Research & Internships

Rice 360 intern and BIOE Diego Gonzalez '20 presenting his team's design project.
Rice 360 intern and BIOE student Diego Gonzalez '20 presenting his team's design project.

The bioengineering field integrates skills across the physical and life sciences, mathematical and computational sciences, and medicine. Many Rice bioengineering students attend local and national conferences, symposium events, and design competitions to present their research and design projects. They also author or co-author a manuscript(s), and earn awards at local and national conferences. Students who participate and excel in independent research or engineering design are recognized through engineering programs and competitions.

Highly competitive national awards bioengineering students have received within the last decade for undergraduate research include 17 National Science Foundation Graduate Research Fellowships, 11 Goldwater Scholarships, 4 Hertz Fellowships, 6 Whitaker International Fellowships, 3 Marshall Scholarships, 3 Fulbright Scholarships, 1 Beckman Scholarship, 1 Morris K. Udall Scholarship, and 1 Truman Scholarship.

Student teams have also received top engineering design grants and awards at global health and national competitions to advance their prototype or help them forge a path that leads to the deployment of a manufactured product. This has included 9 Saving Lives at Birth: A Grand Challenge for Development and three VentureWell grants.

Research Opportunities

To be successful, students should begin to proactively identify their interest areas and search for faculty mentors as early as their freshman year. Research opportunities in bioengineering involve cutting-edge projects in our focus areas, including biomaterials and drug delivery, biomedical imaging and diagnostics, cellular and biomolecular engineering, computational and theoretical bioengineering, systems and synthetic biology, and tissue engineering and biomechanics.

BIOE student Nancy Cui '21 in the laboratory.
BIOE student Nancy Cui '21 in the laboratory.

Over 70% of Rice bioengineering undergraduates participate in research either in faculty member laboratories, in research centers and institutes at Rice, or in the Texas Medical Center.

The Center for Civic Leadership (CCL) offers multiple curricular and experiential learning opportunities that enhance bioengineering research and engineering design, such as the Discover Research Fair, and the Rice Undergraduate Research Symposium (RURS), which sponsors the Century Scholars Program for freshmen and the Undergraduate Scholars Program for upperclassmen.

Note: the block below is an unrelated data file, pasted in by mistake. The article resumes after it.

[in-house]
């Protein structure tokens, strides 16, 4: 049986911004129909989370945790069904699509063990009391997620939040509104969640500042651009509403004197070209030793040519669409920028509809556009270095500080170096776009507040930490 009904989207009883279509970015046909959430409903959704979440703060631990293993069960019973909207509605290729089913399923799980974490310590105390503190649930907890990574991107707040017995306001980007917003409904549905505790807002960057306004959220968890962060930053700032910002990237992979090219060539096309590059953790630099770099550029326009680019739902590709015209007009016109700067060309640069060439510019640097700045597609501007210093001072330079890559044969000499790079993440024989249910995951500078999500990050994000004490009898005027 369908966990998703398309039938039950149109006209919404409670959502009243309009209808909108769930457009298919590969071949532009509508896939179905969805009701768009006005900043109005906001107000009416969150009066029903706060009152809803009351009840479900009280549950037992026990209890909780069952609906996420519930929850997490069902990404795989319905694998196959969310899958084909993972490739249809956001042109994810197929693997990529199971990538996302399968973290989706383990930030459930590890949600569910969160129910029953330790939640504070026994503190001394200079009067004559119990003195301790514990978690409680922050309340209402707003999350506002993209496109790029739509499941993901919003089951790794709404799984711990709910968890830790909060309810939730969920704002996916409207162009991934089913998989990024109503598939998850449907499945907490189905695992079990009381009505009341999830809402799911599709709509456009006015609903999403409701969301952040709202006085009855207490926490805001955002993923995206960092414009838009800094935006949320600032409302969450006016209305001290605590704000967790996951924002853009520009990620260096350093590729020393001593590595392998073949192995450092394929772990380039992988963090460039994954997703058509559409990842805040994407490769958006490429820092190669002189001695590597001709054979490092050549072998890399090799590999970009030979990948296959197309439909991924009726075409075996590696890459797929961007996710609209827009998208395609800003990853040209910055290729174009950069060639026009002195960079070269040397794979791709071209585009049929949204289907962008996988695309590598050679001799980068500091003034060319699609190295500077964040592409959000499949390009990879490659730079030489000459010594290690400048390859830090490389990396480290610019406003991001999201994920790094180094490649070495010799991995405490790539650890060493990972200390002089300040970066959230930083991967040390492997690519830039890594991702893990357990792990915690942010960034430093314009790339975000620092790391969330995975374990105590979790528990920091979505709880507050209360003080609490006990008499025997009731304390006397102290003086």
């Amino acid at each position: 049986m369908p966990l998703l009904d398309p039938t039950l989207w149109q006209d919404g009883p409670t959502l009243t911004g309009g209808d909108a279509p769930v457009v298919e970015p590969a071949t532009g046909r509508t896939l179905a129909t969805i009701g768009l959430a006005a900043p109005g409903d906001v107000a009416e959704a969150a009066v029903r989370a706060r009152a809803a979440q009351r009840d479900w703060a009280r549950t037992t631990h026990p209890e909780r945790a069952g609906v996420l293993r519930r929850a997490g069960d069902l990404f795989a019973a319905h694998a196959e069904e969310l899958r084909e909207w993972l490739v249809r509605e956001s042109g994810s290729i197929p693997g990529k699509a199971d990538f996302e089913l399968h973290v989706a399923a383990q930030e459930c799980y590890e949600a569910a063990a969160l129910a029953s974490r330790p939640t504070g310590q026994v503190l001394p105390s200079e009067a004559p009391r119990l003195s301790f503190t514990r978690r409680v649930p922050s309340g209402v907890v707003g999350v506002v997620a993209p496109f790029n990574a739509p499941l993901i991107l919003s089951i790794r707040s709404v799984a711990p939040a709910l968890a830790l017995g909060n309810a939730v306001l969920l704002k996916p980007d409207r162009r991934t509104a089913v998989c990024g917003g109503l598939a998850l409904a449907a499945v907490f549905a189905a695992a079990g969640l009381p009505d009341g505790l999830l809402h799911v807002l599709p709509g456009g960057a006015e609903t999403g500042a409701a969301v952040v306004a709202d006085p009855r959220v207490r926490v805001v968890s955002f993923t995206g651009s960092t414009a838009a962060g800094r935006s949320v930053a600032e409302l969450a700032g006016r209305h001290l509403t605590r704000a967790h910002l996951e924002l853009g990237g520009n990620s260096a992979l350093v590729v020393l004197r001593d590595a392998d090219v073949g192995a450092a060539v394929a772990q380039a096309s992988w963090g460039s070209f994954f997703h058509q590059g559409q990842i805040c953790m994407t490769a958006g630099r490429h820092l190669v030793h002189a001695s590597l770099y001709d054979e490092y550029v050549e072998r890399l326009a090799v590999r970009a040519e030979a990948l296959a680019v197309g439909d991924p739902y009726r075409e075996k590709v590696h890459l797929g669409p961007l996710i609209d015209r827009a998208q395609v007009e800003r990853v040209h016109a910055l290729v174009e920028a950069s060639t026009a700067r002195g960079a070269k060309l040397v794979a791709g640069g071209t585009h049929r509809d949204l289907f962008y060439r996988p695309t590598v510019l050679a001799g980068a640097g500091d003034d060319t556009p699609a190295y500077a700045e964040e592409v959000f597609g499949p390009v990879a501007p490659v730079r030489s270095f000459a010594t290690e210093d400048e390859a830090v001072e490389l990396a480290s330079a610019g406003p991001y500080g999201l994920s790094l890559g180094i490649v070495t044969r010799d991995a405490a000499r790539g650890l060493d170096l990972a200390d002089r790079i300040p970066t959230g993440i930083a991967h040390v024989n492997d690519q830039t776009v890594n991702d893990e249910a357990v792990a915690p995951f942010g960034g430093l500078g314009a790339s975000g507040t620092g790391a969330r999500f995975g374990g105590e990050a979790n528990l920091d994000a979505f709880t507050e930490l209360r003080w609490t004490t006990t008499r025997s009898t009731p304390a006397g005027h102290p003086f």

Bioengineering faculty and students also benefit from Rice's many research centers, institutes, and groups.

Undergraduate research courses (BIOE 400/401)

These courses are offered for undergraduate students who want to get involved in research. Through this course students perform an independent investigation of a specific topic or problem in modern bioengineering research. Under the direction of a selected faculty member, students gain hands-on research experience in a bioengineering laboratory. Students are often mentored by graduate students or postdoctoral fellows in the lab.

Engineering Design

Senior Design Project Pitch Day in the Oshman Engineering Design Kitchen.
Senior Design Project Pitch Day in the Oshman Engineering Design Kitchen.

Rice's Oshman Engineering Design Kitchen (OEDK) has many project-based courses that teach engineering design. Some of these courses are capstone design projects for seniors, underclassmen design courses and other courses taught in the OEDK. The minor in Global Health Technologies (GLHT) and an Engineering Design minor complement existing BS and BA degree programs in the George R. Brown School of Engineering and are open to students earning a major in any department in the school of engineering.

Bioengineering design courses follow a systematic process in which students learn and work with faculty members at the OEDK, researchers, professionals in industry, or clinicians and health care professionals in the Texas Medical Center, who serve as project sponsors as students complete a prototype; conduct tests and safety evaluations; and follow FDA requirements and logistics, engineering ethics, intellectual property rights, business planning and marketing, and/or publication.

Courses include:

  • Capstone design projects for seniors (BIOE 451 and 452),
  • Introduction to Engineering Design for freshman or underclassmen
    (ENGI 120 and ENGI 220),
  • Engineering Design Studio (ENGI 200),
  • Prototyping and Fabrication (ENGI 210), and
  • Engineering Design Workshop (ENGI 300).

Internships & Professional Development

Many bioengineering students take on real-world challenges and strengthen their classroom studies through summer internships or study abroad programs, professional mentorship, and accelerator startup/entrepreneurship programs. Examples include: